Monday 5:00 pm. The Captain announces over the public address system that Jewel of the Seas will sail from Oslo a little later than planned because our pilot is stuck in traffic. No worries, the Ellini Duo entertains all on the Pool Deck with contemporary pop music and waiters roam the decks with trays full of appetizing looking cocktails. Suddenly, the ship's whistle is sounded and slowly we move away from the quay. Accompanied by sailing boats of all shapes and sizes our floating hotel glides past lighthouses, wooden houses and granite cliffs - sailing down the Oslo fjord is always wonderful.
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When it starts to get cold and windy out on deck, we move inside and order a piping hot cup of Seattle's Best at Latte-tudes, Jewel's seagoing coffee bar. Overlooking the Centrum on deck 5, Latte-tudes is a great addition to the Radiance Class vessels, offering all forms of caffeine plus cakes, scones and other snacks. The food is free of charge; coffee costs extra here...

With its deep, comfortable sofas, the buzz of the busy Centrum area at arm's length and floor to ceiling windows, Latte-tudes is a very popular hangout during the day. Condensed versions of some of the world's major newspapers can be picked up here, while four Internet stations offer around the clock Internet access at a reasonable fee of US$ 0.50 per minute. If you want some more privacy while checking your e-mail and can do without the gorgeous views of the sea from floor to ceiling windows, there are more PC's available up on deck 7 in the Royal Caribbean Online area.
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On deck 6 directly overlooking the Centrum on one side and the sea on the other, you will find the classy Champagne Bar. The room sports an understated pastel look with blonde woods and a low sit-down bar. During the day, the Champagne Bar serves as a prime lookout spot. At night, corks pop and the bubbly is brought out. Cheers!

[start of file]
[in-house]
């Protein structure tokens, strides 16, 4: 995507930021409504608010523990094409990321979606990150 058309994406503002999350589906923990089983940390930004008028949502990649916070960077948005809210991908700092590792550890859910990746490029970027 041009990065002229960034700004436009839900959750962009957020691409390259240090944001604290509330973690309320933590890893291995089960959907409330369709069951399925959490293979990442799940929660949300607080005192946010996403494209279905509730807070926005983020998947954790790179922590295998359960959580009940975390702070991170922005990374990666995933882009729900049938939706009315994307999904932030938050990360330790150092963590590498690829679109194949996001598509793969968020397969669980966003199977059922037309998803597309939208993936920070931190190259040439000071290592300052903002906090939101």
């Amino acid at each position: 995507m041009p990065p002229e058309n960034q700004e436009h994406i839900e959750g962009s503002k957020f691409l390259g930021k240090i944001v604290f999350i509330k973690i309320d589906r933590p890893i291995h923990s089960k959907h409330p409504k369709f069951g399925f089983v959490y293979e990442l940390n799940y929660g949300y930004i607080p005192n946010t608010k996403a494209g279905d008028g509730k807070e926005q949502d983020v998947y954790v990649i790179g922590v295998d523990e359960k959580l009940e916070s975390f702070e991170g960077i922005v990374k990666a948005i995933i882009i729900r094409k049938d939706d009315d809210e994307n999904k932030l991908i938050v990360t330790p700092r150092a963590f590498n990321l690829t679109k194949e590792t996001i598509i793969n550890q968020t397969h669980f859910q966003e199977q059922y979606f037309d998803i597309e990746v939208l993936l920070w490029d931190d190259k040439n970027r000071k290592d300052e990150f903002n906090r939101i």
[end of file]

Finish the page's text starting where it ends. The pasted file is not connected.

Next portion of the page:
When it comes to food, Jewel of the Seas is all about choices, choices! Jewel of the Seas has no less than seven food outlets, which mean you can find something edible virtually around the clock. On a short voyage such as ours, it is tough to decide where to eat and when. Even though both the Portofino (Italian specialty restaurant) and Chops Grille (the onboard steak house) charge a US$ 20 fee, you should make a reservation here at least once during your cruise. Both restaurants offer a superior dining experience. We decide on having dinner at Portofino and we massively enjoyed the excellent food and wonderful service.
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The next morning sees the five of us struggling to find a table at the Windjammer Café for breakfast. With the weather not being up to Caribbean standards, the huge outdoor terrace aft remains empty and all guests scramble inside. Even with this many people inside, the lines at the expansive breakfast buffet are remarkably short and within a few minutes I return to the table with a full breakfast (including my custom made omelet) on my plate. To me, the Windjammer Café with its blue soft leather chairs and nautical decor is a buffet restaurant par excellence. Thoughtfully serving breakfast until 11 a.m. for late risers, the Windjammer is the place to be for a casual meal all day long. Lunch is typically served here from 11:30 AM to 2:30 PM and RCI's famous snack buffet is set up from 3:00 to 5:00 PM. Ater that waiters deck out the tables in linen and crystal and a casual dinner is served from 6:00 PM.

But that is not all. If you manage to find the Seaview Café up on deck 12 you are rewarded by limitless servings of all you favorite snacks, including burgers, dogs, soups, chilies and fries. On sea days the Caribbean-inspired Seaview Café typically opens from noon to 6:00 PM and from 10:00 PM to 1:00 AM.
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If you have visited the Seaview Café and the Windjammer and still feel hungry, try the Solarium Café on deck 11, where pizzas and other snacks are served throughout the day. At the Latte-tudes Coffee Bar you can grab a delicious cake, muffin or brownie anytime from 7:00 am to 11:00 pm, while night owls can look forward to trays of "Gourmet Bites" in some lounges and in the casino. Apart from the offerings at Portofino and Chops Grille, all food on board is included in the cruise fare. So, is anyone still hungry .. ?

Our day at sea starts all too well. Jewel of the Seas races towards Southampton with a steady speed of 24,5 knots and it seems we can look forward to a calm, fresh sunny day. Think again! By lunch time the winds have picked up and the sun is hidden behind a thick layer of dark clouds. Battling against force 8 winds, Jewel of the Seas shows her true spirit. She does not slow down and, even more remarkable, does not roll or pitch at all. While waves are crashing against her bow, all we feel is a gently "shiver".